Importance of Swim Lessons in The Netherlands

There is a lot of water in The Netherlands between canals, canals, lakes, rivers the sea and pools – loads of pools –  kids learn to swim safely & proficiently.   They have a standardized swimming program where kids receive diplomas A-C over the course of several years.   I have no idea what they do in the US, as our kids were too young when living there to enroll in a learn-to-swim program in our area.  Plus ours had chronic ear infections, public pools were not top choice as each time they were in a pool, they would up with an ear infection.

I know loads of friends kids who can swim – but nothing involves lifesaving skills or sailing under a tarp to the hole etc.  It’s more from point a to b.  I do know from being 3+ years in Dublin, it was really slow and took forever there.   A few parents and I complained about this before.  I understand it’s money-making but our kids took several sessions of group lessons and swam with school and I would say they are not proficient to swim to any of the levels below.  S is much better than M and I suspect will get his diplomas quicker, but with lessons hopefully both will be good swimmers soon.

We are visiting the local swimming pool this week to have our kids do a small swim session to access their swim levels and then sign up for swim lessons.  At nearly 8 and 10, they need to know how to swim.   Hotel pools and vacations will be just that much more fun when they can swim safely – especially the big slides and waves.  Might even do some sessions of private lessons during the vacation weeks, to get them going and into their diploma A.  Also, these lessons will be in Dutch, so need to see how that goes and, if necessary, we might need to take them to Eindhoven to take lessons in English.

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The three key national swimming diploma’s are referred to as A, B and C. They teach water safety to children and aim to instill confidence and enjoyment in recreational swimming and water sports. Most swimming schools offer the diplomas with more advanced swimming lessons to follow, called Zwemvaardigheit 1, 2, and 3 diploma.

For the first diploma (A) the children go through 4 different levels;  ‘bad A1’ for beginners, then ‘bad A2’ and so on up to ‘bad A4’. When children earn a passing grade for each element through level A4,  they receive an invitation (usually by e-mail) for the practice session for the A diploma and in one of the following weeks the children perform the official swimming exam to earn their certificate. Once a child has earned his swimming diplomas, they can take part in water sports such as synchronized swimming, surfing, diving and water polo.

During swim lessons children learn such things as swimming with their eyes open. Diploma exams require children to swim with their clothing and shoes on and they’ll need to perform such exercises as a forward-roll into the water followed by getting out by lifting themselves onto a large floating mattress unaided.

With clothing on:

  • With foot jump into the water
  • Tread water 15 seconds
  • Swim 12.5meters breaststroke
  • Diving under a line
  • Half turn around a longitudinal axis
  • Swim 12.5 m backstroke
  • Exit the water

In swimming suit:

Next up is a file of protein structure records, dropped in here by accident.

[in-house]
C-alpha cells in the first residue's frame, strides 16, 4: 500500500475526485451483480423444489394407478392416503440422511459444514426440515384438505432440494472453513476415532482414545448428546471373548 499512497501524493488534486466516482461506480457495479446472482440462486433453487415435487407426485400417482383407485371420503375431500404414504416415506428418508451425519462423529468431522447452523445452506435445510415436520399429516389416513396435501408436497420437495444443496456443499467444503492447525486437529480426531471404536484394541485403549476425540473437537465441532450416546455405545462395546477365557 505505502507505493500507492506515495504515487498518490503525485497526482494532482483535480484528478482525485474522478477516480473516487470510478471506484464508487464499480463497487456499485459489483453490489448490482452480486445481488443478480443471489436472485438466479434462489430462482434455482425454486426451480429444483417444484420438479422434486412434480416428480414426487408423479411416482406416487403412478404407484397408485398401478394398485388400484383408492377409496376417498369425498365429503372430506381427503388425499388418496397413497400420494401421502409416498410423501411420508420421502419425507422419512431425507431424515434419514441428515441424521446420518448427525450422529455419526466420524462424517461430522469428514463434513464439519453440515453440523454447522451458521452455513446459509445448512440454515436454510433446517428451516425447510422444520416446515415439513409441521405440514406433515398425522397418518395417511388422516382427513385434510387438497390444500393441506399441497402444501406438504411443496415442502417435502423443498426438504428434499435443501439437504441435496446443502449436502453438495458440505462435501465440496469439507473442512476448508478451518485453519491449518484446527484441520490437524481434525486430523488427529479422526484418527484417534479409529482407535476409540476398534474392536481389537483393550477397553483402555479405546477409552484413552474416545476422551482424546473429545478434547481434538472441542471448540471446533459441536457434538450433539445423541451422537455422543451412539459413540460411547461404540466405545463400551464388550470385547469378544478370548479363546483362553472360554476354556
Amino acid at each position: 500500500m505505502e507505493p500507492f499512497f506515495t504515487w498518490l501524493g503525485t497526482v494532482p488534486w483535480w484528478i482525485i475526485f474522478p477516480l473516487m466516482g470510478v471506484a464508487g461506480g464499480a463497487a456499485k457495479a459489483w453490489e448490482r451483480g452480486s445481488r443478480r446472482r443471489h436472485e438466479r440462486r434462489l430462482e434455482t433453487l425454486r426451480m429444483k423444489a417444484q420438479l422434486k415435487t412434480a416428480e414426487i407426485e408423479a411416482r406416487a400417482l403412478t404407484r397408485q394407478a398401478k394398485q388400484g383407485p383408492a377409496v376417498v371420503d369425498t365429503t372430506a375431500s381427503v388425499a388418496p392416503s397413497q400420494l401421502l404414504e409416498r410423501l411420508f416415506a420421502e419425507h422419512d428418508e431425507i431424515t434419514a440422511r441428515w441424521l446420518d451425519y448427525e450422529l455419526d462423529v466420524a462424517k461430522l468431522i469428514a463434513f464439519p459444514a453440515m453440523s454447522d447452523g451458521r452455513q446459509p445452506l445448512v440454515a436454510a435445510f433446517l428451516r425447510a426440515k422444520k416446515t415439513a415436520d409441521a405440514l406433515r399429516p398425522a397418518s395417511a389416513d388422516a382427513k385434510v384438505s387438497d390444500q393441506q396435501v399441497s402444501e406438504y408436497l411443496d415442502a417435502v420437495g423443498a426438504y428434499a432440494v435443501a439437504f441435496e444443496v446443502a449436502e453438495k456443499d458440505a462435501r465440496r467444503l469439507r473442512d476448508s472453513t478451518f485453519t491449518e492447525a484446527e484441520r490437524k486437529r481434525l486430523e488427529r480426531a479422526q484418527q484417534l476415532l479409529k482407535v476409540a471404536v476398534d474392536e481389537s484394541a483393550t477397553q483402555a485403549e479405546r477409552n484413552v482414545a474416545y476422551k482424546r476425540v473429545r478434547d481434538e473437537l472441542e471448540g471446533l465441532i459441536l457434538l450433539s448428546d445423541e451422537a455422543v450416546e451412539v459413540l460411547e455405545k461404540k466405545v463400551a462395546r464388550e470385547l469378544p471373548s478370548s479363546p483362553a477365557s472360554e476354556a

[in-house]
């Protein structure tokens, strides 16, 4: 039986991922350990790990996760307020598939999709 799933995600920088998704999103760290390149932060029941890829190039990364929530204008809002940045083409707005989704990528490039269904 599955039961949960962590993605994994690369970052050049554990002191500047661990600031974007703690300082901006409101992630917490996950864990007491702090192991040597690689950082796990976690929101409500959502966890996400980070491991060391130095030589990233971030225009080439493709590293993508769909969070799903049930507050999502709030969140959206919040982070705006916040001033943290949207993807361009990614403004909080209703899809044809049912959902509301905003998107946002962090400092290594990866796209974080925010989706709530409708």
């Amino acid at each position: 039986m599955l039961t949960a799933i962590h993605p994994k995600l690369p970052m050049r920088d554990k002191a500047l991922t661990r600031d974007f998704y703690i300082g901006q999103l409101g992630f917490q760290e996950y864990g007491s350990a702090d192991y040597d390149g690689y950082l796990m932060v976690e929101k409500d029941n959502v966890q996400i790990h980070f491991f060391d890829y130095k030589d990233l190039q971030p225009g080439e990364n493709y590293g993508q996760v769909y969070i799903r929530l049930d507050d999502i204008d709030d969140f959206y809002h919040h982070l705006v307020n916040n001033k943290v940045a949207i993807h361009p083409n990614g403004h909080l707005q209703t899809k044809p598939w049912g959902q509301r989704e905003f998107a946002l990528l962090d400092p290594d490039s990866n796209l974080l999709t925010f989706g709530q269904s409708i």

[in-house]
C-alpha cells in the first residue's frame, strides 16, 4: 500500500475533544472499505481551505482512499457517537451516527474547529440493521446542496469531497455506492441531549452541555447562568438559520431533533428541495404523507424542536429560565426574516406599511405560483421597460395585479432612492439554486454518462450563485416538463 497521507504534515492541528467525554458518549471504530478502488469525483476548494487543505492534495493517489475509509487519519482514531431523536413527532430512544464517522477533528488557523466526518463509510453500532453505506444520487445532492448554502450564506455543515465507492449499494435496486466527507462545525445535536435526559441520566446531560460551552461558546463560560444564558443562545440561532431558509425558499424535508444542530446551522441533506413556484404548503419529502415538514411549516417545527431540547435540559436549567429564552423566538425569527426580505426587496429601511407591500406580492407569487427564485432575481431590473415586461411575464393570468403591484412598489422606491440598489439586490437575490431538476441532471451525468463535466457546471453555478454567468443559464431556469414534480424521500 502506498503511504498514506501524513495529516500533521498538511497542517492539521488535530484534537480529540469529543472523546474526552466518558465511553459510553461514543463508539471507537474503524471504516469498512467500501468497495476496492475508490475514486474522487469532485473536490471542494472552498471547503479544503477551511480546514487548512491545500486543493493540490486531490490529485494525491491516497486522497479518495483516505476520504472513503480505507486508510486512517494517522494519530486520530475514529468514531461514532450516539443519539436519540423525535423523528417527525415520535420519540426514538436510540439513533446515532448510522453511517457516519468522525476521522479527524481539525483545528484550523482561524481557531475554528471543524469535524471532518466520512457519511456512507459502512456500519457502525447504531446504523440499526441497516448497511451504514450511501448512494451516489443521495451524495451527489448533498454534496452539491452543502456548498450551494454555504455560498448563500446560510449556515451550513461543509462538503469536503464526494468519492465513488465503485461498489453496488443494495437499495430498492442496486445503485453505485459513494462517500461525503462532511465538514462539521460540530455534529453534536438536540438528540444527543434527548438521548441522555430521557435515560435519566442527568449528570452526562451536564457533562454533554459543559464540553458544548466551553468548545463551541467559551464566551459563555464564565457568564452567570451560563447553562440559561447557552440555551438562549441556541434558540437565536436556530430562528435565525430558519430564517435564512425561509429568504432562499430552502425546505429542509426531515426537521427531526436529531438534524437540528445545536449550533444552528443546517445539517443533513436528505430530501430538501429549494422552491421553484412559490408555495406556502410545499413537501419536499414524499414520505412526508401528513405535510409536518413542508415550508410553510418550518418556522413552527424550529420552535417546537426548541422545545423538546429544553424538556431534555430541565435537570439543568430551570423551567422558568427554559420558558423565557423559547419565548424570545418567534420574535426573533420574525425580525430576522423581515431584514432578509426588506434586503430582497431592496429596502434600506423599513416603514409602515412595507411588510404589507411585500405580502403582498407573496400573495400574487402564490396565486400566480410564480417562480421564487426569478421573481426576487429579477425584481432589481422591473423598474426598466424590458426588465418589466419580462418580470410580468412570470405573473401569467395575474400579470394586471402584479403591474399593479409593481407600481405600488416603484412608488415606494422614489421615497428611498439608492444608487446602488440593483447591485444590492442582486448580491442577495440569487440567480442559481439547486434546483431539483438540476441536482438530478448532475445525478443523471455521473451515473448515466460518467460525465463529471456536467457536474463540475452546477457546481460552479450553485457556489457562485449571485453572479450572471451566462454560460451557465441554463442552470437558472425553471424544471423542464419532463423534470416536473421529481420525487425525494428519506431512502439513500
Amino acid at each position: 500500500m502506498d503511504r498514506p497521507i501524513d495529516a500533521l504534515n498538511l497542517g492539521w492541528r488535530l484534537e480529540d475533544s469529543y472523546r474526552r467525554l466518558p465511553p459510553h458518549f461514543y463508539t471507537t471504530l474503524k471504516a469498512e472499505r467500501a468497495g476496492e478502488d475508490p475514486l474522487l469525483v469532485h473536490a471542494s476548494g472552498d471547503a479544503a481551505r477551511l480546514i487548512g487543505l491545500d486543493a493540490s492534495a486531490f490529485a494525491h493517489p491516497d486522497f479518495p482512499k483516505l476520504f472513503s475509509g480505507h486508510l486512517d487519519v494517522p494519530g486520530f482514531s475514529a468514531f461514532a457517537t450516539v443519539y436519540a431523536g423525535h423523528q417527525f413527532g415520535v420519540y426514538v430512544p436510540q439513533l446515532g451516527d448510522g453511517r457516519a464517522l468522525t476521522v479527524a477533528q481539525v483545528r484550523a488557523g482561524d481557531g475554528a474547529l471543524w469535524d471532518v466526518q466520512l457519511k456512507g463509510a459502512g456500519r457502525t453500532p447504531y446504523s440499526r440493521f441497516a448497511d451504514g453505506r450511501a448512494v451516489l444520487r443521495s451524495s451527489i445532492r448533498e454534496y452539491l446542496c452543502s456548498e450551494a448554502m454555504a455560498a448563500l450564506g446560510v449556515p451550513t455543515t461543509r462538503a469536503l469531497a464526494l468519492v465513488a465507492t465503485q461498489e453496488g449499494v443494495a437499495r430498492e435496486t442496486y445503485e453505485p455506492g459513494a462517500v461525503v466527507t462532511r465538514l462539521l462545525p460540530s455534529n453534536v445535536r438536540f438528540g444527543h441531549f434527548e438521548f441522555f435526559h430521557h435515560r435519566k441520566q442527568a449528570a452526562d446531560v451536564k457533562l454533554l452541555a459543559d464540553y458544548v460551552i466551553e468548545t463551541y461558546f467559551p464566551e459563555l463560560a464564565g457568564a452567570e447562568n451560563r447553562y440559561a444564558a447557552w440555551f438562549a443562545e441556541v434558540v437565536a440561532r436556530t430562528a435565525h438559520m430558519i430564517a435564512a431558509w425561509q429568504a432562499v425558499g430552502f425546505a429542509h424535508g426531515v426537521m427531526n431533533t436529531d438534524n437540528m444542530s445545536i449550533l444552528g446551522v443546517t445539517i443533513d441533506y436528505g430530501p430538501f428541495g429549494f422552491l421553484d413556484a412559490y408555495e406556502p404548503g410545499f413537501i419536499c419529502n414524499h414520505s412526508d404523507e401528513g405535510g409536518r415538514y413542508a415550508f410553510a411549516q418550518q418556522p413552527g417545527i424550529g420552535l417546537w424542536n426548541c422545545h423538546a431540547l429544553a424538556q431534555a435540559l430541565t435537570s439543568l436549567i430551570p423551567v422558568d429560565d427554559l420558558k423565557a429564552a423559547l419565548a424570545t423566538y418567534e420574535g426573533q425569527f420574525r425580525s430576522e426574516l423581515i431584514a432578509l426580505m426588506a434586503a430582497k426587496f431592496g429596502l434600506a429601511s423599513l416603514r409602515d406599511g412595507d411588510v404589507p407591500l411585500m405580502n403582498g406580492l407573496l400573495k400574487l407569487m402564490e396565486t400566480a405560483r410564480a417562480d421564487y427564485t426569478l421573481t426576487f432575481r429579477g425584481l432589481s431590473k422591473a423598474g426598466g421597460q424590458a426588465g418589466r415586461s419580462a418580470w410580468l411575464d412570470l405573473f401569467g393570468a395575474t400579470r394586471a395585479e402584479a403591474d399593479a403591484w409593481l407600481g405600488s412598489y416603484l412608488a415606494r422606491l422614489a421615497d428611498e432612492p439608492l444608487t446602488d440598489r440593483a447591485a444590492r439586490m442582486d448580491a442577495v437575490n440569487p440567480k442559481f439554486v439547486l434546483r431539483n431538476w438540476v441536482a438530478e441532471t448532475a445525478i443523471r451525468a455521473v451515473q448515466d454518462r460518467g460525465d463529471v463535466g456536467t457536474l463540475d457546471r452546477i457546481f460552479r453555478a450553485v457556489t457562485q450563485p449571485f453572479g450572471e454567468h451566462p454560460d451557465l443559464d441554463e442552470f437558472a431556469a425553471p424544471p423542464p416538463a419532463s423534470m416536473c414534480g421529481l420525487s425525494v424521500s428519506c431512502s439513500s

• With headfirst jump into the water
  • 3 meters underwater swim through a hole in a sail
  • Swim 50 m breaststroke
  • Swim 50m backstroke
  • Floating on your stomach and on your back
  • Swim 5m front crawl
  • Tread water 60 seconds with 2 times to turn around the longitudinal axis

As most accidental drownings occur after a person has fallen into a canal, the exam tests realistic scenarios. For children (and adults for that matter), it is vital for them to to be able to handle underwater disorientation while dealing with the additional weight burden of clothing. During swim lessons children are taught not to panic and to react in a calm, controlled manner to maintain a safe environment while in a water setting.

The certificate A program requires a child be able to swim 50 metres using both breast and back strokes, and swim 3 meters underwater through a large ‘escape’ hole in a canvas panel. The parameters increases to 75 meters and 6 meters under water for the B certificate. The C diploma requires 100 meters of surface swimming in swimsuit and clothing with additional obstacles, the forward roll, and finally 9 meters underwater.

Children who have not earned at least a diploma A are required to wear inflatable armbands in all public swimming pools until they have earned the required certificate.  I’m sure Soren will be very embarrassed being TEN!  Most school and children’s sports clubs in The Netherlands will not let children take part in water activities until they have achieved the A, B and C diplomas.

Update:  Both kids did their assessment today at the local pool.  They’ll both be starting in group two to get proper leg techniques down, then add arms and then will be off and running in no time.   Felt good when we left – signed them up for weekly lessons.   Plus free swim in a few times a week, so I’ll join them in the pool which will only help them along.

Friday, March 30th – S was promoted up to level 3 – slowly but getting there.

UPDATE:  OCT 1st – S has his A DIPLOMA and his teacher says he’s nearly at his B.  A few more lessons and he is there already!  Wooo hoooo!


Update:  S has his B diploma now too and going for his C next – 8 stitches in his knee delayed him a bit.


and M has her A and working towards her B.   For her it is more difficult but she’s getting there and for him, we’ll he’s just flying now.


Update:  Sunday, March 31st – both kids are done with their swim!

M has her B diploma and S has his C!!

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